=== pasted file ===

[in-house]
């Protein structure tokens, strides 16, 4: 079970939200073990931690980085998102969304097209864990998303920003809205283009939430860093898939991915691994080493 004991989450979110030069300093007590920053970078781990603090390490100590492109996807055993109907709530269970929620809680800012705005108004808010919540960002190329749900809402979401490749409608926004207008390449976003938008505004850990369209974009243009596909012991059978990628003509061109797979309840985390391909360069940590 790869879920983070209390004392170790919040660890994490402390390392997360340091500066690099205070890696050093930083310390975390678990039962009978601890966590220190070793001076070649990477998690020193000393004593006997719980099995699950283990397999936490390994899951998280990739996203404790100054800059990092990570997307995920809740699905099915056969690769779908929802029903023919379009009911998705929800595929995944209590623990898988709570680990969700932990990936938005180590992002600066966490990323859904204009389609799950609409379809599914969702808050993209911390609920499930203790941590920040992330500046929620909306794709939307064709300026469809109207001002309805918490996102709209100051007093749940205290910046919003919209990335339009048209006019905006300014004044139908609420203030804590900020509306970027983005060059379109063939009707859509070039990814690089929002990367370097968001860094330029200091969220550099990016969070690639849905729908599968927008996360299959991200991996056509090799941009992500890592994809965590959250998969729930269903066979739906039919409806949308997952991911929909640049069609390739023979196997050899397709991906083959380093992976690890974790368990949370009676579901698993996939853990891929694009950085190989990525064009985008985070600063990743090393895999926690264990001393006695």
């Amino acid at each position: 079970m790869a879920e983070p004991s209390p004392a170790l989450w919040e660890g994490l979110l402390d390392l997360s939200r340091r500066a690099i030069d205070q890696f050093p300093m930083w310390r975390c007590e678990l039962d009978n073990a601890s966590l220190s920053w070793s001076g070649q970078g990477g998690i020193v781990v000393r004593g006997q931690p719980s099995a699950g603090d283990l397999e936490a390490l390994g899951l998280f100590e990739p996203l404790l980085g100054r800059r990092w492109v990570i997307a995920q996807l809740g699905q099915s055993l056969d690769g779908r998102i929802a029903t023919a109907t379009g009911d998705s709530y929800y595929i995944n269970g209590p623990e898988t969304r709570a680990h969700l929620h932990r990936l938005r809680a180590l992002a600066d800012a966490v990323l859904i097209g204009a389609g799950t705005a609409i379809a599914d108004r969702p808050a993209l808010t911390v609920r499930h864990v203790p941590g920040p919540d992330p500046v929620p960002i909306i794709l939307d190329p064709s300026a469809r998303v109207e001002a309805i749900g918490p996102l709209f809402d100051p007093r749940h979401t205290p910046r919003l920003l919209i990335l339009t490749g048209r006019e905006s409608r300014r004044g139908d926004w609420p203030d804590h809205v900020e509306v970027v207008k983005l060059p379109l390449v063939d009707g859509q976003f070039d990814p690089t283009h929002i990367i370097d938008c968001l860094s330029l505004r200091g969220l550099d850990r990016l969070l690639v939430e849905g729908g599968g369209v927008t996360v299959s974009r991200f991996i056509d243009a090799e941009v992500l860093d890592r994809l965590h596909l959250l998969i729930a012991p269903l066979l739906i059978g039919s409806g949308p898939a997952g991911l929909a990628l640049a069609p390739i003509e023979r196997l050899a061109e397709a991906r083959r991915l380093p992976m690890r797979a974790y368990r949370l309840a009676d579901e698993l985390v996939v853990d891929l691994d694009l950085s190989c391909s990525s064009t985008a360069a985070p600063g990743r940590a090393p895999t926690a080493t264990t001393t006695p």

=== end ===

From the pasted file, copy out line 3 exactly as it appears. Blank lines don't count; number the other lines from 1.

């Amino acid at each position: 079970m790869a879920e983070p004991s209390p004392a170790l989450w919040e660890g994490l979110l402390d390392l997360s939200r340091r500066a690099i030069d205070q890696f050093p300093m930083w310390r975390c007590e678990l039962d009978n073990a601890s966590l220190s920053w070793s001076g070649q970078g990477g998690i020193v781990v000393r004593g006997q931690p719980s099995a699950g603090d283990l397999e936490a390490l390994g899951l998280f100590e990739p996203l404790l980085g100054r800059r990092w492109v990570i997307a995920q996807l809740g699905q099915s055993l056969d690769g779908r998102i929802a029903t023919a109907t379009g009911d998705s709530y929800y595929i995944n269970g209590p623990e898988t969304r709570a680990h969700l929620h932990r990936l938005r809680a180590l992002a600066d800012a966490v990323l859904i097209g204009a389609g799950t705005a609409i379809a599914d108004r969702p808050a993209l808010t911390v609920r499930h864990v203790p941590g920040p919540d992330p500046v929620p960002i909306i794709l939307d190329p064709s300026a469809r998303v109207e001002a309805i749900g918490p996102l709209f809402d100051p007093r749940h979401t205290p910046r919003l920003l919209i990335l339009t490749g048209r006019e905006s409608r300014r004044g139908d926004w609420p203030d804590h809205v900020e509306v970027v207008k983005l060059p379109l390449v063939d009707g859509q976003f070039d990814p690089t283009h929002i990367i370097d938008c968001l860094s330029l505004r200091g969220l550099d850990r990016l969070l690639v939430e849905g729908g599968g369209v927008t996360v299959s974009r991200f991996i056509d243009a090799e941009v992500l860093d890592r994809l965590h596909l959250l998969i729930a012991p269903l066979l739906i059978g039919s409806g949308p898939a997952g991911l929909a990628l640049a069609p390739i003509e023979r196997l050899a061109e397709a991906r083959r991915l380093p992976m690890r797979a974790y368990r949370l309840a009676d579901e698993l985390v996939v853990d891929l691994d694009l950085s190989c391909s990525s064009t985008a360069a985070p600063g990743r940590a090393p895999t926690a080493t264990t001393t006695p």